The relationship between virulence and resistance remains unclear. Some studies suggested a negative correlation between methicillin resistance and virulence, as resistance to antibiotics is associated with loss of pathogenic fitness and decreased virulence potential [60] [61] . Others observed that, in general, there were no differences between MRSA and MSSA in SEs levels [62] . In agreement with the study of Indrawattana et al. 2013 who found that sec gene was more associated with MSSA [53] . Our study confirmed that sec gene was significantly associated with isolates susceptible to cefoxitin (MSSA) (P value = 0.0281). Moreover, sea gene was more prevalent in isolates resistant to imipenem and ciprofloxacin antimicrobials with (P value = 0.0038 and 0.0237), respectively which was in accordance with Pourmand et al. 2009 who found a significant association between sea gene prevalence and resistance to a number of antimicrobial agents including ciprofloxacin [63] .

It is well known that detection of toxin genes, does not necessarily mean the ability of toxin production [58] , this may be due to mutation in the gene regulatory region [64] , so it was important for us to demonstrate the ability to express the studied enterotoxin genes among selected 20 isolates by real-time PCR technique. Sea gene was expressed in all the tested 20 isolates by variable degrees (Figure 2). In addition, seb gene was expressed in 11 out of 12 isolates that harbored this gene. However, only two of these eleven isolates showed relatively very high expression levels (Figure 3). For seg gene, it was expressed in all of the 3 tested isolates with two of them showing very high relative expression levels (Figure 4). Regarding sec and see genes, they were not expressed in any of the isolates tested by RT-PCR. The same results were obtained by Vasconcelos et al. 2011, where no expression of see gene was observed for any isolate [65] . Also, our finding was in agreement with Zigo et al. 2014, where sec gene was not produced in any of the tested isolates [28] .

Analysis of toxin pattern distribution among multidrug-resistant and non multidrug-resistant isolates did not allow the determination of a clear correlation between the determined toxin pattern distribution among MDR and NMDR. This is because 64.7% of patterns were shared by both MDR and NMDR. Our results were consistent with Indrawattana et al. 2013 who reported that no data was available in the literature correlating the ability to produce toxins in S. aureus and antibiograms [53] . However, an interesting correlation was found between high sea gene expression and multi-drug resistance (MDR) (P value = 0.0031). In addition, the 2 isolates that showed high seb gene expression as well as high seg gene expression were NMDR strains, but no significant correlation was found.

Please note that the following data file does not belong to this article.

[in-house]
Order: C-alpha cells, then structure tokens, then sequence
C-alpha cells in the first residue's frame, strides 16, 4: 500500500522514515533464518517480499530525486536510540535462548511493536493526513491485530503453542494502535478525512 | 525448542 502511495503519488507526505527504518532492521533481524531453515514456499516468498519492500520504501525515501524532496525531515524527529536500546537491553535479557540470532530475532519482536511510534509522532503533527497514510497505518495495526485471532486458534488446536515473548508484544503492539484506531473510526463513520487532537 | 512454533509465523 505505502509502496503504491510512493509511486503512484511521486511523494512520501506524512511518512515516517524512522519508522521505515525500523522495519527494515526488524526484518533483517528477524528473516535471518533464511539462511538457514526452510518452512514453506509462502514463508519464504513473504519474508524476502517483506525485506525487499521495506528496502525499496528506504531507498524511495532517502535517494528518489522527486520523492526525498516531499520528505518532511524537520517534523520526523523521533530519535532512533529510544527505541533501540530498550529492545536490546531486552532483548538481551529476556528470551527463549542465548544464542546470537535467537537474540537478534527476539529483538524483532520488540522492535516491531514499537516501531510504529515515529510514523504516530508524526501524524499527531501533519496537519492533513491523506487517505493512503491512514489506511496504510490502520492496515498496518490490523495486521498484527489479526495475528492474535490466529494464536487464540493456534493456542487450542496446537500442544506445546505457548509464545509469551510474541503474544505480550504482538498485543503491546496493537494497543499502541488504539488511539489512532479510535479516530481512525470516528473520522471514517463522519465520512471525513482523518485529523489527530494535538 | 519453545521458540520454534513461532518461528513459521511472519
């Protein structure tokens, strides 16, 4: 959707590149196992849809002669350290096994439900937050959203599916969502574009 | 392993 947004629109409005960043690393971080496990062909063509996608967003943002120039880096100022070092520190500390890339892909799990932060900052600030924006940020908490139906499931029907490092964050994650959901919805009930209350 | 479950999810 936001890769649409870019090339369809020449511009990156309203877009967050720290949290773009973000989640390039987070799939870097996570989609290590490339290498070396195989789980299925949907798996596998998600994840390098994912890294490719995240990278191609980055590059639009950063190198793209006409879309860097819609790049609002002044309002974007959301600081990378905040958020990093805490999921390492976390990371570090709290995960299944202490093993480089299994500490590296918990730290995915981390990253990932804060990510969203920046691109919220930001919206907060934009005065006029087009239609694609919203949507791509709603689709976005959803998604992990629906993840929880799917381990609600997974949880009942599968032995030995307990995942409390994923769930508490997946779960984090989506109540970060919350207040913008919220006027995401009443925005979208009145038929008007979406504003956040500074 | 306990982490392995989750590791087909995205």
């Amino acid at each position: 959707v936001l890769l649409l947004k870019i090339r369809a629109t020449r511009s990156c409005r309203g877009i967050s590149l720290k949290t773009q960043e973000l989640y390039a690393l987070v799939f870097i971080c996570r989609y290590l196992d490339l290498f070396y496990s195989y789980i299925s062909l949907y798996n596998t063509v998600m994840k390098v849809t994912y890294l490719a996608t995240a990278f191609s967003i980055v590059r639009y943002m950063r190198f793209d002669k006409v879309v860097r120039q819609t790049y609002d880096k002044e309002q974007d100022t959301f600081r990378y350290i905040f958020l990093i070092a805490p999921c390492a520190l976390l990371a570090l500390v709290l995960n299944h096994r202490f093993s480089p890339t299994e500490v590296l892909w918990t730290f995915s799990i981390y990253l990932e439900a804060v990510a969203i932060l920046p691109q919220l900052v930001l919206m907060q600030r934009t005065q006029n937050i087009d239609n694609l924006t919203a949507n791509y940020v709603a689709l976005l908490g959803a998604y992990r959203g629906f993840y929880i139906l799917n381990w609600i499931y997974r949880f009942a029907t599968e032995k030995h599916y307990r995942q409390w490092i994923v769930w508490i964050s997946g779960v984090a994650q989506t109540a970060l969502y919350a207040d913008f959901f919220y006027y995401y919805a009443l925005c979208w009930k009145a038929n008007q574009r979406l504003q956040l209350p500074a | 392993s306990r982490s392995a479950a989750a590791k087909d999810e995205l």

5. Conclusion

The present study highlights the high prevalence of enterotoxin genes, especially sea gene. The enterotoxin genes (seb, sec and see) were demonstrated to be strain dependent and not associated with the isolation source. However, sea gene was significantly associated with clinical isolates. Since detection of toxin genes does not necessarily mean the ability of toxin production, our results suggest that measurement of expression level of those toxins at the transcript level is necessary to evaluate the potential of S. aureus to cause severe disease. Although the genetic association between resistance and enterotoxins is poorly understood, evidence in our study indicates that there is a significant correlation between sea gene and both imipenem and ciprofloxacin resistance. Moreover, sec gene was significantly associated with MSSA isolates. An interesting correlation was also found between high sea gene expression and multidrug-resistance. Although isolates collected from hospitals environment did not show the expected antimicrobial resistance and toxin prevalence, more governed health restrictions are still needed to control the spread of S. aureus infections in our hospitals environment. Since these isolates may provide a source of fomite transmission, which may be associated with a high degree of antibiotic resistance and virulence.

Acknowledgements

All appreciation to Mansoura University hospitals staff members and patients for providing isolates used in the study. Many thanks for workers in Seeds Unit faculty of agriculture, Mansoura University.

Conflict of Interests

The authors declare that they have no competing interests.

Authors’ Contributions

Shaymaa H. Abdel-Rhman, Rasha Barwa and Mohammed A. El-Sokkary conceived and designed the experiments; Enas Y. Mohammed performed the experiments; Shaymaa H. Abdel-Rhman, Rasha Barwa and Enas Y. Mohammed analyzed the data; Shaymaa H. Abdel-Rhman, Rasha Barwa and Enas Y. Mohammed contributed reagents/materials/analysis tools; all authors wrote the paper, read and approved the final manuscript.

Authors’ Information

Microbiology and Immunology Department, Faculty of Pharmacy, Mansoura University, Mansoura 35516, Egypt.

NOTES

*Corresponding author.

Cite this paper
Mohammed, E. , Abdel-Rhman, S. , Barwa, R. and El-Sokkary, M. (2016) Studies on Enterotoxins and Antimicrobial Resistance in Staphylococcus aureus Isolated from Various Sources. Advances in Microbiology, 6, 263-275. doi: 10.4236/aim.2016.64026.